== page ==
A recent newspaper article really gave me pause. It described technology solutions for keeping track of aging parents but also revealed both ageist expectations and what my friend Teresa calls “Helicopter Childrening”. Family members described this technology as both comforting in the short term and as a tool to know when it’s time to step in and take over: notice NOT IF – when. A parent “under surveillance” also described how her daughter lectured her on staying up too late at night.
I applaud adaptive strategies that help people live where they choose to for their full lifespan, and technology monitoring daily activity against a pre-determined “norm” for an individual can be a helpful tool. But strategies to support safety and security must be balanced with a commitment to also support the building blocks of resilience like self-efficacy, self-esteem, mastery and control, optimism, and hope.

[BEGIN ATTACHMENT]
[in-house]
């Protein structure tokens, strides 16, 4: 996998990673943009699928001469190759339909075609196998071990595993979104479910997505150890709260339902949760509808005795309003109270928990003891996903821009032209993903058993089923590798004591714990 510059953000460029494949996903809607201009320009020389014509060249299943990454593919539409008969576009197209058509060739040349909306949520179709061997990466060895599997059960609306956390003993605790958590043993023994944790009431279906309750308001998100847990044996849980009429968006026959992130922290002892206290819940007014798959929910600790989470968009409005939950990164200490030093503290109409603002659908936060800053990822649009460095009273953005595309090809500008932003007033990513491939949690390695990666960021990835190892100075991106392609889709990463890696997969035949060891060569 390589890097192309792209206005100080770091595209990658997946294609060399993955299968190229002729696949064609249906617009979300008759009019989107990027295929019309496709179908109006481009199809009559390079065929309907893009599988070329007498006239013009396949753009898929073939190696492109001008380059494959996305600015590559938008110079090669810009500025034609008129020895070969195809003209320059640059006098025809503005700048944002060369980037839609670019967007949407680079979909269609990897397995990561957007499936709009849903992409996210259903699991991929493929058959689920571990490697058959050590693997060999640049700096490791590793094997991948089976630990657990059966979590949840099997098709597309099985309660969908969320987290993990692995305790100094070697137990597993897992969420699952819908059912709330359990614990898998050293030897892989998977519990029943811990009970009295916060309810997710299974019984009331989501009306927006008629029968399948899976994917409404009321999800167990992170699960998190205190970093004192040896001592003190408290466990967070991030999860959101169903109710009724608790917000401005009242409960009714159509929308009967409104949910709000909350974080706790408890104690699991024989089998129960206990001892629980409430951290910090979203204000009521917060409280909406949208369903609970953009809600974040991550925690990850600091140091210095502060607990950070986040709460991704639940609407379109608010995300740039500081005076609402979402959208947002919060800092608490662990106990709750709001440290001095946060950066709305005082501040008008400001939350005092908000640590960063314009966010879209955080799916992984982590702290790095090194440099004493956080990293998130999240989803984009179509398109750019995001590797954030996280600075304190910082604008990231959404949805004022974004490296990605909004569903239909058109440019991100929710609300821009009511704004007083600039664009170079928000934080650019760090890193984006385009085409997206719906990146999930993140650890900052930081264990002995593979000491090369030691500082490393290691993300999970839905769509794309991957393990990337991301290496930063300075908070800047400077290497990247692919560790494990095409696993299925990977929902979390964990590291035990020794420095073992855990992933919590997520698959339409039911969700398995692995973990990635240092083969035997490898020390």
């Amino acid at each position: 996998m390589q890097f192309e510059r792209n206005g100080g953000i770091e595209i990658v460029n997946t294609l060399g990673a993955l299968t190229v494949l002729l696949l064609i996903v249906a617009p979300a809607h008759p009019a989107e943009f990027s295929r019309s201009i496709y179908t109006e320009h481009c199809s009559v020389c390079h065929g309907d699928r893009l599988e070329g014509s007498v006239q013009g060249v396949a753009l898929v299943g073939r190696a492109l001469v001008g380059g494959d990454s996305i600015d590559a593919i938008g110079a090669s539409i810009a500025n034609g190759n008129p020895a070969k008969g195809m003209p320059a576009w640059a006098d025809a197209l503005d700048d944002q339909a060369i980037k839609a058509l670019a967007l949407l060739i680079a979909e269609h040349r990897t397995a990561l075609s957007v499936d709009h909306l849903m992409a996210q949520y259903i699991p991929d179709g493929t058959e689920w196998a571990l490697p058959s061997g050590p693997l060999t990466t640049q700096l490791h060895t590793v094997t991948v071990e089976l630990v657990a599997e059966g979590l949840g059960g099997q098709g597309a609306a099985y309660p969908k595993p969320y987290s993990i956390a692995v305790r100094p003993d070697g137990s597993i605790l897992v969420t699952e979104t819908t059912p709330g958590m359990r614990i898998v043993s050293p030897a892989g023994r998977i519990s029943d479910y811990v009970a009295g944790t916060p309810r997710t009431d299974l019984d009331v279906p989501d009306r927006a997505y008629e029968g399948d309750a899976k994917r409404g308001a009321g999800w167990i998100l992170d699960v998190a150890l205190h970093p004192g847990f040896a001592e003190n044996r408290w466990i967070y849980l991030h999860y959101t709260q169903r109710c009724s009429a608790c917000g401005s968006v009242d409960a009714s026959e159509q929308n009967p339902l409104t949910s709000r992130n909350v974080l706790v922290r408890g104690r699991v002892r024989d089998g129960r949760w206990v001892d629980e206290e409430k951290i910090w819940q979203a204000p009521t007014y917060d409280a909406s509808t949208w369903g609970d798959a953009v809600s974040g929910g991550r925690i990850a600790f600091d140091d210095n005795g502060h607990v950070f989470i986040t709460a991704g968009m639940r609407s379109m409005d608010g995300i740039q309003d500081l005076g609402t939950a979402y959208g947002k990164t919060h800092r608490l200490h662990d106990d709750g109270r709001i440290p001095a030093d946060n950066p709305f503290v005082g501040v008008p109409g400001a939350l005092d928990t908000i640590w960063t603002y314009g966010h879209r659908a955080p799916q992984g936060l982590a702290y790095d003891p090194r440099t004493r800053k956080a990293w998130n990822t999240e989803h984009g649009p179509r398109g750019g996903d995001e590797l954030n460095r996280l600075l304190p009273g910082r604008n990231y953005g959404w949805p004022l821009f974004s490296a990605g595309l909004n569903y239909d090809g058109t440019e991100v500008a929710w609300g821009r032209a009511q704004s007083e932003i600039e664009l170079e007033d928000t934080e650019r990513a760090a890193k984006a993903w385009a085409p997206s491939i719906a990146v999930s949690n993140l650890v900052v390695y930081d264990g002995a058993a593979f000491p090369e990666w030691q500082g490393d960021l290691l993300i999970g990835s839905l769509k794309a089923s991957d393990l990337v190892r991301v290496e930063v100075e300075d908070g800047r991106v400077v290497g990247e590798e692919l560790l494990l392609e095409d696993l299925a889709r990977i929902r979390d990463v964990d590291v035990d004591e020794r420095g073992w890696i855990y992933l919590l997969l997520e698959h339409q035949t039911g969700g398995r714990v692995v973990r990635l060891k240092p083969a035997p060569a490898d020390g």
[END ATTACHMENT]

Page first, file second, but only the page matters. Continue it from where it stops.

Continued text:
Consider some low-tech solutions too! Instead of watching and waiting “until”, employ the research proving functional loss can be prevented and in many cases reversed and create a family plan to maximize functional ability. Adult children who feel compelled to comment on a parents choices during the day (staying up late, sleeping late, etc.) need only to consider how much they would personally appreciate that type of interference in daily life.
Take a cue from the disability movement and prioritize an individuals feelings of self-efficacy, autonomy, and mastery and control over their own life – regardless of challenges. Employ the concept of the “dignity of risk” to avoid creating a culture dominated by illness management. Some risk is preferable to hovering, second guessing decisions, and trying to parent your parents. Take age out of the equation and use technology in a way that helps create a care partnership and culture of “whole person” well-being.